Is Tiny Living a form of poverty appropriation?
There is a big difference between living in a tiny house by choice and living in it because you really can't afford anything bigger.
Last week in the TreeHugger daily newsletter, Lloyd wrote, “Fortunately we all agree about cute tiny homes and sheds.” There was a time when I thought so, too. After all, the tiny house pictures and adorable, creatively simple dwellings are among the most popular posts on this website. Readers are drawn to that minimalist lifestyle, whether they adopt aspects of it themselves or just want to imagine and romanticize what it would be like to live that simply.
After reading an article by writer July Westhale called “The Troubling Trendiness of Poverty Appropriation,” however, I’ve been forced to reconsider Lloyd’s statement. “Tiny Living” and the minimalism that goes along with it may be appealing and trendy to many middle-class people, but it has complicated associations for those who have had tiny living forced upon them by lack of resources. There’s a big difference between tiny living by choice and tiny living by necessity.
Westhale draws on her rough, poverty-stricken childhood in a trailer park in rural California, where she lived in a corrugated home with extended family around, eating canned and frozen food and rice to the point where she can’t stand rice anymore. It is not a life that anyone in their right mind would choose freely, if given the option of greater comfort and stability, which is why Westhale finds the recent increase of fascination with trailer-park-style living very offensive.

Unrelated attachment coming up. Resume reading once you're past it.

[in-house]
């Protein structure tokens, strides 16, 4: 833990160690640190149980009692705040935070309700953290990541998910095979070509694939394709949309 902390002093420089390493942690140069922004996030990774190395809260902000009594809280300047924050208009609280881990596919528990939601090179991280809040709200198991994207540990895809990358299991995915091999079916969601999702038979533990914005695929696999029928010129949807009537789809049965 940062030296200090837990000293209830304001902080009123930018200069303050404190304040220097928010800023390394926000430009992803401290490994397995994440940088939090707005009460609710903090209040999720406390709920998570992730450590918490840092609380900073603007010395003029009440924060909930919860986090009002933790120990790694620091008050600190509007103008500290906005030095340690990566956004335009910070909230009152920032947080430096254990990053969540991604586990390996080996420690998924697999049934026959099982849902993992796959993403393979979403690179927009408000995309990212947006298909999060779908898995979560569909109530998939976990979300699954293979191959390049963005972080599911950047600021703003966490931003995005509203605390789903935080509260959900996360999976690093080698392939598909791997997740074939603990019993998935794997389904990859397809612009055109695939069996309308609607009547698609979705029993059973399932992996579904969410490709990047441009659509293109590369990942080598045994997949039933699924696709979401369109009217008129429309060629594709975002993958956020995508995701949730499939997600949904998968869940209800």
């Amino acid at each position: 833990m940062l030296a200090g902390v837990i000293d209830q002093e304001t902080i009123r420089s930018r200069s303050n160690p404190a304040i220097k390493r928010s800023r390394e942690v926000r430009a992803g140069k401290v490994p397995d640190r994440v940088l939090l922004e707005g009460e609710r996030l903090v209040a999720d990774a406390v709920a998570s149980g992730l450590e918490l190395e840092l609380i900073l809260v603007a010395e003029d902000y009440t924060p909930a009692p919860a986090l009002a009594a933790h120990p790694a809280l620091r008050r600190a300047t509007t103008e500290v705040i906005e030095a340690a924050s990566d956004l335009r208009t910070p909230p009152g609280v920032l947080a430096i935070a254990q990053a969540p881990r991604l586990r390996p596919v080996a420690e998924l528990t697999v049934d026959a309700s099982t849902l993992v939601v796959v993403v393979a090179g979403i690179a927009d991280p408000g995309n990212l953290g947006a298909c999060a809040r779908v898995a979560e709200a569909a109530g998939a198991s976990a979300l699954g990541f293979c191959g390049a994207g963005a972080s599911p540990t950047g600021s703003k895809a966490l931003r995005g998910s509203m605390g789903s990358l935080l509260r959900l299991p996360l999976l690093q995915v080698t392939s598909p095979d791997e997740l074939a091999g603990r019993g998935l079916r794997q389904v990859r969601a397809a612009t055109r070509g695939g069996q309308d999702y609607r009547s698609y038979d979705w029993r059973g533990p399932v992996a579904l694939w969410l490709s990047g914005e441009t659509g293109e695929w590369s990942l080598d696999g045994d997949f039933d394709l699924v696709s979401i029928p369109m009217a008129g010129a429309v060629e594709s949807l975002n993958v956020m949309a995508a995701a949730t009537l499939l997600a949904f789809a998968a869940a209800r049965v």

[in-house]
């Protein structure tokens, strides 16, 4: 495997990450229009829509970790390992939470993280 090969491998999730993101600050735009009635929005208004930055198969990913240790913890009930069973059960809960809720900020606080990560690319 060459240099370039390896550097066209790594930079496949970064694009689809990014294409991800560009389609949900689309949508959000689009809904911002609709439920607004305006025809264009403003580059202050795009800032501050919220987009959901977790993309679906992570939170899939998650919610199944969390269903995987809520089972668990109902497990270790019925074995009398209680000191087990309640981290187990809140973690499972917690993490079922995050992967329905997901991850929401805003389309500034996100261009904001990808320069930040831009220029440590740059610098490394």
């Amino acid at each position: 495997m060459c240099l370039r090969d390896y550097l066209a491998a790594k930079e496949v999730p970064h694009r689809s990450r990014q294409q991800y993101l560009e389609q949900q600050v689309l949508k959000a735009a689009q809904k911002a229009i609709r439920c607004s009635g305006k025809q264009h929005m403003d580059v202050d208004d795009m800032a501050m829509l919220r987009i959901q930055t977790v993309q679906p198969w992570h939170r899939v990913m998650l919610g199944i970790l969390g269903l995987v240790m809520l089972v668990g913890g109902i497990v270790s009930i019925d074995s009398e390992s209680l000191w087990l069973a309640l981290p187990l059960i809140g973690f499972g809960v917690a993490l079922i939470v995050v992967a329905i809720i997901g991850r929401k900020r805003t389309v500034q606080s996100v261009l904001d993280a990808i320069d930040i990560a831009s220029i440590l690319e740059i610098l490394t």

“How many folks, I wonder, who have engaged in the Tiny House Movement ever actually lived in a tiny, mobile place? Because what those who can afford homes call ‘living light,’ poor folks call ‘gratitude for what we’ve got’.”
There are various reasons for why people choose to live Tiny – young professionals who can’t afford houses in overinflated markets; environmentalists who want to minimize their carbon footprint; nomadic, anti-establishment, and minimalist types who don’t wish to be tied down or want to take a stance against capitalism, among others.
“It’s likely, from where I sit, that this back-to-nature and boxed-up simplicity is not being marketed to people like me, who come from simplicity and heightened knowledge of poverty, but to people who have not wanted for creature comforts. For them to try on, glamorize, identify with.”
And ultimately leave, once the novelty wears off and the desire for comfort and more space kicks in. Or if they decide to have kids and no longer want to squeeze into a miniature home with multiple offspring bouncing off the walls.
There is nothing simple about being poor.
While Westhale’s feelings are understandable, there is also much to be admired about the way in which some poor people manage their lifestyles. Take my grandmother, for example, who grew up in a poverty-stricken farming family during the Depression. That experience greatly shaped the way in which she has economized food, clothes, fuel, and money, and constantly “made do” with what she had for her entire life.
As people become more aware of the negative environmental impact of the Western consumerist lifestyle, an increasing number (including myself) are turning to old-fashioned ways of doing things (reusing, repurposing, preserving, sewing, knitting, etc.) in order to tread more lightly. That could be interpreted as “poverty appropriation,” but it’s really more of a re-implementation of lost skills that makes more sense than maintaining the status quo and is meant to be respectful.
It’s a complex and uncomfortable conversation to have, and one that will not be resolved in a post like this. While I don’t think that underprivileged people should be offended that other, more well-off individuals may choose to live with fewer material possessions, Westhale points out the tremendous importance of being aware that others do not have the same range of lifestyle choices. She concludes:
“We need to shed light on the fact that many people who grew up wanting for more space and access to foods that weren’t available to them don’t understand the glossy pamphlets offering a simpler life. Because, let me tell you, there is nothing simple about being poor.”